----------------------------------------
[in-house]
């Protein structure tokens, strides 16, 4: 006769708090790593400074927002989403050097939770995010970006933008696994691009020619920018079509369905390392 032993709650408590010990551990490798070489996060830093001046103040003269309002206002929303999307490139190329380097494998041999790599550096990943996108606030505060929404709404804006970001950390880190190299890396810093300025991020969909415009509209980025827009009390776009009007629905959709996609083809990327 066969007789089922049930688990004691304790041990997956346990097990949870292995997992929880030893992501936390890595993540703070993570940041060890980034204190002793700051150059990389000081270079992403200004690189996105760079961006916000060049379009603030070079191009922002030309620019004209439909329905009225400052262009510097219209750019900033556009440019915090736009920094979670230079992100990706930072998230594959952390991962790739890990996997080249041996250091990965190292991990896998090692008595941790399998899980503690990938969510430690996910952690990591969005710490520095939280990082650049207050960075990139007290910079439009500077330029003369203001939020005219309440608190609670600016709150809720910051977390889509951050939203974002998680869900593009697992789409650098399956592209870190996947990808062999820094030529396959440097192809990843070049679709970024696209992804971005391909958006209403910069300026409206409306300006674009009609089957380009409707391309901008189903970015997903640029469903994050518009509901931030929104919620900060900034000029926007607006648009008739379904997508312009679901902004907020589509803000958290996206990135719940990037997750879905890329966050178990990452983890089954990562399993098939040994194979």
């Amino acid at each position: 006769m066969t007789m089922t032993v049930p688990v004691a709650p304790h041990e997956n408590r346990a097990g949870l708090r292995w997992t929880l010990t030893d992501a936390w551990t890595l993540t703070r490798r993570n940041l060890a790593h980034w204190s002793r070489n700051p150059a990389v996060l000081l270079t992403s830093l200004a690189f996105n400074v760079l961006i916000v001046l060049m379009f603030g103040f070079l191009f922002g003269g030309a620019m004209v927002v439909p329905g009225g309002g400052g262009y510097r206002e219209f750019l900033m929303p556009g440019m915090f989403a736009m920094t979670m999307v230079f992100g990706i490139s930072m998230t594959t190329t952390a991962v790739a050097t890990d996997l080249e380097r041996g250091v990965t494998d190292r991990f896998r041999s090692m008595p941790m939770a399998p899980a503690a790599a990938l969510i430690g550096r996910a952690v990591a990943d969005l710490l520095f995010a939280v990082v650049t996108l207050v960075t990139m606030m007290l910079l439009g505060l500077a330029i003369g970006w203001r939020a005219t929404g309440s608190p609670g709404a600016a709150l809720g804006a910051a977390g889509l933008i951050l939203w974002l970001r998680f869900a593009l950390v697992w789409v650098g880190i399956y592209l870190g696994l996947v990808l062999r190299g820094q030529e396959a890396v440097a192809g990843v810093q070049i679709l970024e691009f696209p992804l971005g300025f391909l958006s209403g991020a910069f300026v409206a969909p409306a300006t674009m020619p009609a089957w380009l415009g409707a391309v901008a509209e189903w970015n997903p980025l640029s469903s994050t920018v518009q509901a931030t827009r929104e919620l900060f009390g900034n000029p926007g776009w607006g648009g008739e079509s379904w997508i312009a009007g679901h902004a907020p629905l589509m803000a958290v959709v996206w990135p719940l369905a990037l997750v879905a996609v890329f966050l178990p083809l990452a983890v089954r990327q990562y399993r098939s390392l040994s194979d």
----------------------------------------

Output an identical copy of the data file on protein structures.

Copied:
[in-house]
């Protein structure tokens, strides 16, 4: 006769708090790593400074927002989403050097939770995010970006933008696994691009020619920018079509369905390392 032993709650408590010990551990490798070489996060830093001046103040003269309002206002929303999307490139190329380097494998041999790599550096990943996108606030505060929404709404804006970001950390880190190299890396810093300025991020969909415009509209980025827009009390776009009007629905959709996609083809990327 066969007789089922049930688990004691304790041990997956346990097990949870292995997992929880030893992501936390890595993540703070993570940041060890980034204190002793700051150059990389000081270079992403200004690189996105760079961006916000060049379009603030070079191009922002030309620019004209439909329905009225400052262009510097219209750019900033556009440019915090736009920094979670230079992100990706930072998230594959952390991962790739890990996997080249041996250091990965190292991990896998090692008595941790399998899980503690990938969510430690996910952690990591969005710490520095939280990082650049207050960075990139007290910079439009500077330029003369203001939020005219309440608190609670600016709150809720910051977390889509951050939203974002998680869900593009697992789409650098399956592209870190996947990808062999820094030529396959440097192809990843070049679709970024696209992804971005391909958006209403910069300026409206409306300006674009009609089957380009409707391309901008189903970015997903640029469903994050518009509901931030929104919620900060900034000029926007607006648009008739379904997508312009679901902004907020589509803000958290996206990135719940990037997750879905890329966050178990990452983890089954990562399993098939040994194979």
């Amino acid at each position: 006769m066969t007789m089922t032993v049930p688990v004691a709650p304790h041990e997956n408590r346990a097990g949870l708090r292995w997992t929880l010990t030893d992501a936390w551990t890595l993540t703070r490798r993570n940041l060890a790593h980034w204190s002793r070489n700051p150059a990389v996060l000081l270079t992403s830093l200004a690189f996105n400074v760079l961006i916000v001046l060049m379009f603030g103040f070079l191009f922002g003269g030309a620019m004209v927002v439909p329905g009225g309002g400052g262009y510097r206002e219209f750019l900033m929303p556009g440019m915090f989403a736009m920094t979670m999307v230079f992100g990706i490139s930072m998230t594959t190329t952390a991962v790739a050097t890990d996997l080249e380097r041996g250091v990965t494998d190292r991990f896998r041999s090692m008595p941790m939770a399998p899980a503690a790599a990938l969510i430690g550096r996910a952690v990591a990943d969005l710490l520095f995010a939280v990082v650049t996108l207050v960075t990139m606030m007290l910079l439009g505060l500077a330029i003369g970006w203001r939020a005219t929404g309440s608190p609670g709404a600016a709150l809720g804006a910051a977390g889509l933008i951050l939203w974002l970001r998680f869900a593009l950390v697992w789409v650098g880190i399956y592209l870190g696994l996947v990808l062999r190299g820094q030529e396959a890396v440097a192809g990843v810093q070049i679709l970024e691009f696209p992804l971005g300025f391909l958006s209403g991020a910069f300026v409206a969909p409306a300006t674009m020619p009609a089957w380009l415009g409707a391309v901008a509209e189903w970015n997903p980025l640029s469903s994050t920018v518009q509901a931030t827009r929104e919620l900060f009390g900034n000029p926007g776009w607006g648009g008739e079509s379904w997508i312009a009007g679901h902004a907020p629905l589509m803000a958290v959709v996206w990135p719940l369905a990037l997750v879905a996609v890329f966050l178990p083809l990452a983890v089954r990327q990562y399993r098939s390392l040994s194979d």